The parties also agreed that we would withdraw the Registration Statement and file a new Registration Statement on Form S-1 to register all of the shares of common stock issued in the Converted Offering and all of the shares of common stock underlying the securities issued pursuant to the Private Placement, within 90 days of the closing of the Share Exchange.

 

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DESCRIPTION OF REGISTRANT’S SECURITIES

 

The following description is only a summary of certain significant provisions of the rights, preferences, qualifications and restrictions of the Company’s capital stock.

 

Authorized Capital Stock

 

The Company’s authorized capital stock consists of 100,000,000 shares of common stock, $0.001 par value per share and 10,000,000 shares of preferred stock $0.001 par value per share.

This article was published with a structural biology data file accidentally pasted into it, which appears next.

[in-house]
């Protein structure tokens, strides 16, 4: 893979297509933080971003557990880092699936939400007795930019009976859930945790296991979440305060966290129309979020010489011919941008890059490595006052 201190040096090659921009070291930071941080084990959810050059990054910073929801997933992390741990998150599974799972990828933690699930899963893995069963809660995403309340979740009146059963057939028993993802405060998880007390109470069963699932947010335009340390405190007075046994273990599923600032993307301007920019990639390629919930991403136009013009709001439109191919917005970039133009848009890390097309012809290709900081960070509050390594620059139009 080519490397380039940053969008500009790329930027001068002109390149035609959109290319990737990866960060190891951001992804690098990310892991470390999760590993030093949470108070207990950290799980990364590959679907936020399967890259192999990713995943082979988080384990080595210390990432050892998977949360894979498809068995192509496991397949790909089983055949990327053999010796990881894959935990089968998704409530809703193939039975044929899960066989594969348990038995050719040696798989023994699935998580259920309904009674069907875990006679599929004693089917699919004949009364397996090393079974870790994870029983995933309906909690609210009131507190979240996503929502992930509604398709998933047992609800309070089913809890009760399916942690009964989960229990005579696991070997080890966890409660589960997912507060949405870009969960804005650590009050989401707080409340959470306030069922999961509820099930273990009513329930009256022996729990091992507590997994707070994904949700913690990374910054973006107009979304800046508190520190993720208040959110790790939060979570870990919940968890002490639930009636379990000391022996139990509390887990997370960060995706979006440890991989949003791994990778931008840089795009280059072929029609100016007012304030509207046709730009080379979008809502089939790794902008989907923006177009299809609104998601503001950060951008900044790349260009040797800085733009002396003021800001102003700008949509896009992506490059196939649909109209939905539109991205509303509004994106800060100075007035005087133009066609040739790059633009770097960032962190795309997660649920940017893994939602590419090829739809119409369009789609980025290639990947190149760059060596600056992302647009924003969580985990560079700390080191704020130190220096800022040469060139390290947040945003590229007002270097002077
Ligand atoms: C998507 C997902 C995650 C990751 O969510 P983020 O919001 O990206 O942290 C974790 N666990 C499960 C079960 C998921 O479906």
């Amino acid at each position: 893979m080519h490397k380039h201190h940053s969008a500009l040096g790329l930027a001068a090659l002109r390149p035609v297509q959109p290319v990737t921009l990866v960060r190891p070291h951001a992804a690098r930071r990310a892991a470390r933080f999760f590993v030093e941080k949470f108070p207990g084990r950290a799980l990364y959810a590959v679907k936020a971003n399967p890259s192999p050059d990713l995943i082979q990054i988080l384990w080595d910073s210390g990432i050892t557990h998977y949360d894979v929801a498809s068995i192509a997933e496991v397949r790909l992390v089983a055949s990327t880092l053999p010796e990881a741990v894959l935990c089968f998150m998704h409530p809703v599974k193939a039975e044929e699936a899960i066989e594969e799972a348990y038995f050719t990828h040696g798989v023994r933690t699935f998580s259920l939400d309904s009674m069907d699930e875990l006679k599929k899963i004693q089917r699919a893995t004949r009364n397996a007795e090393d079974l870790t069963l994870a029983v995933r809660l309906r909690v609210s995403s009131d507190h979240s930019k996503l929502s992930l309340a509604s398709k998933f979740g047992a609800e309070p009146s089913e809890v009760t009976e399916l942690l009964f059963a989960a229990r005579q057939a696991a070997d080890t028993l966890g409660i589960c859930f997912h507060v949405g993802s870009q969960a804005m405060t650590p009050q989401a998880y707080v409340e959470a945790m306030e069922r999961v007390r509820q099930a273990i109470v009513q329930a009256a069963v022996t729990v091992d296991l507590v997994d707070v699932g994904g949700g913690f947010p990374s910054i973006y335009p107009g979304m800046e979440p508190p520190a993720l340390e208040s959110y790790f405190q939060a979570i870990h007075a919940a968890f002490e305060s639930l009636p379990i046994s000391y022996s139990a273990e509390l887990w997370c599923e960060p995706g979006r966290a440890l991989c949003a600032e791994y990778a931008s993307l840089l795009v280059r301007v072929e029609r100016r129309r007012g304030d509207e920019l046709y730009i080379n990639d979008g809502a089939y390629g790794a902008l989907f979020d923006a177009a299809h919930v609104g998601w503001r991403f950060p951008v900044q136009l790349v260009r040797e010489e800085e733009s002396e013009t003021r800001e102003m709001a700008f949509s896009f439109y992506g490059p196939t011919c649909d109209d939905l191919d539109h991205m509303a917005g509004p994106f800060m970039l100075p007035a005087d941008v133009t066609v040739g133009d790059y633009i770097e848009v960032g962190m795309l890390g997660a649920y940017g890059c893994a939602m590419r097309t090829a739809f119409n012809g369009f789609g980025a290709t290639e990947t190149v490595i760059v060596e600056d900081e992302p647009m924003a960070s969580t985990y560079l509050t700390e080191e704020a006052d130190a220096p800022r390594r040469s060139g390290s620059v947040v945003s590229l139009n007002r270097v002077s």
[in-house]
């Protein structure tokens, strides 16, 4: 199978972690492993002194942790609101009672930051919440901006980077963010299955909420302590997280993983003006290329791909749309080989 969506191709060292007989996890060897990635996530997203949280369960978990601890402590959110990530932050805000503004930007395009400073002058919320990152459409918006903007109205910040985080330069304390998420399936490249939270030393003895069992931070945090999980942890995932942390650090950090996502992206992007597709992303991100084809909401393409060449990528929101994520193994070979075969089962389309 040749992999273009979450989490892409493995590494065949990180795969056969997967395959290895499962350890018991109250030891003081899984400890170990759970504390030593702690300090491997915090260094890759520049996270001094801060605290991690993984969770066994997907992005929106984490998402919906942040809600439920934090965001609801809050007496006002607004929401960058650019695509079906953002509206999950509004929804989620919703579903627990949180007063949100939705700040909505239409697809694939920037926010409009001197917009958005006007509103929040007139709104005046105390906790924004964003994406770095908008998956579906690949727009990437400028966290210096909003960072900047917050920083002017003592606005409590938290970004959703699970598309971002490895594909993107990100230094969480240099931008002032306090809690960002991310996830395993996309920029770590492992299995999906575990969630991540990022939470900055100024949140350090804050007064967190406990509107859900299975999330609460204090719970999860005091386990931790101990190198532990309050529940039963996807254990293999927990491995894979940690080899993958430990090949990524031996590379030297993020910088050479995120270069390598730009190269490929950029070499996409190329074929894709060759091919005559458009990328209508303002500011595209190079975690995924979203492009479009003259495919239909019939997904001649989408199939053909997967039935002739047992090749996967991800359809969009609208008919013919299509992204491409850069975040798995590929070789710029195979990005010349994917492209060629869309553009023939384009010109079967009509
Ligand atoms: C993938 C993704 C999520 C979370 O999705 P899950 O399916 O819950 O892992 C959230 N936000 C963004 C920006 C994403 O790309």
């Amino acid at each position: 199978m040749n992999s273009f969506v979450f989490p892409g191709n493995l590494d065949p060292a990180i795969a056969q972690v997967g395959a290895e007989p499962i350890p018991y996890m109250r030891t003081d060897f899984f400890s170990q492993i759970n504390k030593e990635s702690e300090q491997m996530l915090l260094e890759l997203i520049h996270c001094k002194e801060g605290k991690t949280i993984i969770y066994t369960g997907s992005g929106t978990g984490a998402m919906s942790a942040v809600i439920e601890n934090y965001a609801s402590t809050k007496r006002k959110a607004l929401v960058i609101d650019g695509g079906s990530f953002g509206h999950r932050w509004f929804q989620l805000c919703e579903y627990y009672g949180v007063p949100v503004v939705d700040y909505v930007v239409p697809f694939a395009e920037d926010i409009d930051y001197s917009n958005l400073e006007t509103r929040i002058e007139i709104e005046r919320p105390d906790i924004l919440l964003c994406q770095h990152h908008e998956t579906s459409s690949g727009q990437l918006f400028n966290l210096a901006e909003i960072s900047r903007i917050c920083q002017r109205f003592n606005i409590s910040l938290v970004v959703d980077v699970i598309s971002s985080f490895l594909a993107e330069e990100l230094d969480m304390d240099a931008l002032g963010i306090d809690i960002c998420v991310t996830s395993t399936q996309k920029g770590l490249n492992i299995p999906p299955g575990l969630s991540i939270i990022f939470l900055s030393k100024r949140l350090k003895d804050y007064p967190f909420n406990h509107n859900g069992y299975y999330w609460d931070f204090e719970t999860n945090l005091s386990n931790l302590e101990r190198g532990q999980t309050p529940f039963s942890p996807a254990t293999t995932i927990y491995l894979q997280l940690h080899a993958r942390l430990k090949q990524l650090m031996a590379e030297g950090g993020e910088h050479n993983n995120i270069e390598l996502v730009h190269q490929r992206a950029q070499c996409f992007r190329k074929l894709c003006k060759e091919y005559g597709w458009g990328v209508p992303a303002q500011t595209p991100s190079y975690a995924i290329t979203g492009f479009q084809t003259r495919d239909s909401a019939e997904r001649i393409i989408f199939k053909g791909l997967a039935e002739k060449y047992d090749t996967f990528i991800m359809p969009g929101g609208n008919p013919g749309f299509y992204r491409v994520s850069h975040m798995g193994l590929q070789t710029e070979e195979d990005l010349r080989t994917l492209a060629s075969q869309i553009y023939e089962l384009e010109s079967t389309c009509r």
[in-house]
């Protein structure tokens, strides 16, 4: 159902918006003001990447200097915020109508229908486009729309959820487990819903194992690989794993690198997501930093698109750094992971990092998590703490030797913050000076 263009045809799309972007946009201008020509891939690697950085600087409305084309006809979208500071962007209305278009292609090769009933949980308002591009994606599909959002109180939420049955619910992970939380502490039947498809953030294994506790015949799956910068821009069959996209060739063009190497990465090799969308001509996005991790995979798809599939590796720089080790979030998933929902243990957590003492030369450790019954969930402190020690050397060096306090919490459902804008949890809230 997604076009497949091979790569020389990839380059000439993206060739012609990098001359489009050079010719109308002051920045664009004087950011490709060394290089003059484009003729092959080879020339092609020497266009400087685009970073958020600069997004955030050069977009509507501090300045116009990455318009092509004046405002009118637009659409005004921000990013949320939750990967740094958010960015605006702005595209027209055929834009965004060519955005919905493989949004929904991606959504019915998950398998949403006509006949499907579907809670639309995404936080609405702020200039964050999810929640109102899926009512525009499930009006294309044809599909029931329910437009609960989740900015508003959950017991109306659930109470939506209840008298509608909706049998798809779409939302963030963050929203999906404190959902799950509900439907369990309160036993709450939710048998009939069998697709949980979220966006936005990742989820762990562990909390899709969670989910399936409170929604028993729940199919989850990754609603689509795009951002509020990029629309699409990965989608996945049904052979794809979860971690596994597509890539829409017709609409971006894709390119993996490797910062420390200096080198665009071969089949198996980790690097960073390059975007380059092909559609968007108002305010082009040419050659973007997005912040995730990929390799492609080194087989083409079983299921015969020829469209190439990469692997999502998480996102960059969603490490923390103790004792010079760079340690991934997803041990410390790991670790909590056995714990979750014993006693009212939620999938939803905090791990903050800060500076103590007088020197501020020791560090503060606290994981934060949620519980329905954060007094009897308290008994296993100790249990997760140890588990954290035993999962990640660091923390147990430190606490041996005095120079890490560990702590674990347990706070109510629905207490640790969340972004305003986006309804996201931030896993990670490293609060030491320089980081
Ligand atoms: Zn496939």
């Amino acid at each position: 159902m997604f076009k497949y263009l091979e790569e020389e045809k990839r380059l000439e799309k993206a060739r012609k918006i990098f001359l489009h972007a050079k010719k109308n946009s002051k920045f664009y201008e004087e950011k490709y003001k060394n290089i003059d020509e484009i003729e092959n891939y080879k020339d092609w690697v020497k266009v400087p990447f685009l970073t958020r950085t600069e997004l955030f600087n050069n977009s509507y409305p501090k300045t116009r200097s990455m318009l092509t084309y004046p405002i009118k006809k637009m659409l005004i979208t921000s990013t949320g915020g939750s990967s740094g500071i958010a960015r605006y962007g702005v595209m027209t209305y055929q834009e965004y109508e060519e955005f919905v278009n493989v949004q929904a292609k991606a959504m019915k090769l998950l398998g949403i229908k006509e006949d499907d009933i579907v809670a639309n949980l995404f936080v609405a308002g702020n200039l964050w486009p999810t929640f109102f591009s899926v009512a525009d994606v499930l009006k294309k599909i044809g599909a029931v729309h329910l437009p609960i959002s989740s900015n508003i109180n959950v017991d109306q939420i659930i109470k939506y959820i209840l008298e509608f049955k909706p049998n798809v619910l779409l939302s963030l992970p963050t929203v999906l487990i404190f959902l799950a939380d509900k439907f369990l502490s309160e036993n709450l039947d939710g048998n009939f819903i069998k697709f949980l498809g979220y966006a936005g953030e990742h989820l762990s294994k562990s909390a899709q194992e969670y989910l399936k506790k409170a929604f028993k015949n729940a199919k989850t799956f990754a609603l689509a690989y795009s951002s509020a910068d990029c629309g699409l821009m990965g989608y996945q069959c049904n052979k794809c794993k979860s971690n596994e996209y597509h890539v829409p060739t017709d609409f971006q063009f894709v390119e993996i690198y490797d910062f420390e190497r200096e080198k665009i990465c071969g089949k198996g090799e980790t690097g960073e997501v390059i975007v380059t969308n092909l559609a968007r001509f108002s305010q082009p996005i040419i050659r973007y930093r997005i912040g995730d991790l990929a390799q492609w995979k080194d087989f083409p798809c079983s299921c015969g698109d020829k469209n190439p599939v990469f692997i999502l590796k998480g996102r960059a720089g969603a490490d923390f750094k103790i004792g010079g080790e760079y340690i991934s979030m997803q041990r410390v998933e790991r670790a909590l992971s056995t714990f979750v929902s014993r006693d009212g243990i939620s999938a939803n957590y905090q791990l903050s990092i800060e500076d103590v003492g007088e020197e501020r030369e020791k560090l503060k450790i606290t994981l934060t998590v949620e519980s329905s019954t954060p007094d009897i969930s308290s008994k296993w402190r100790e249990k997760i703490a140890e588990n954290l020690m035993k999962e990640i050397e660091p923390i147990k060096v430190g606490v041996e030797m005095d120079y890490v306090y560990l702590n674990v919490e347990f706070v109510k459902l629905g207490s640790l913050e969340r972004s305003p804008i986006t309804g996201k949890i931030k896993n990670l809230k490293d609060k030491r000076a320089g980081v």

Immediately prior to the Share Exchange, 11,000,000 shares of the Company’s Common Stock were outstanding and were held of record by 51 holders. Following the Share Exchange, there were 15,200,000 shares of Common Stock outstanding held by 61 holders.

 

Common Stock

 

The holders of the Company’s common stock:

 

1. Have equal ratable rights to dividends from funds legally available, when, as and if declared by the Board of Directors;

 

2. Are entitled to share ratably in all of assets available for distribution to holders of common stock upon liquidation, dissolution, or winding up of corporate affairs;

 

3. Do not have preemptive, subscription or conversion rights; and there are no redemption or sinking fund provisions or rights; and

 

4. Are entitled to one vote per share on all matters on which stockholders may vote.

 

Holders of the Company’s common stock do not have cumulative voting rights, which means that the holders of more than 50% of the outstanding shares voting for the election of directors can elect all of the directors to be elected, if they so choose, and, in such event, the holders of the remaining shares will not be able to elect any directors.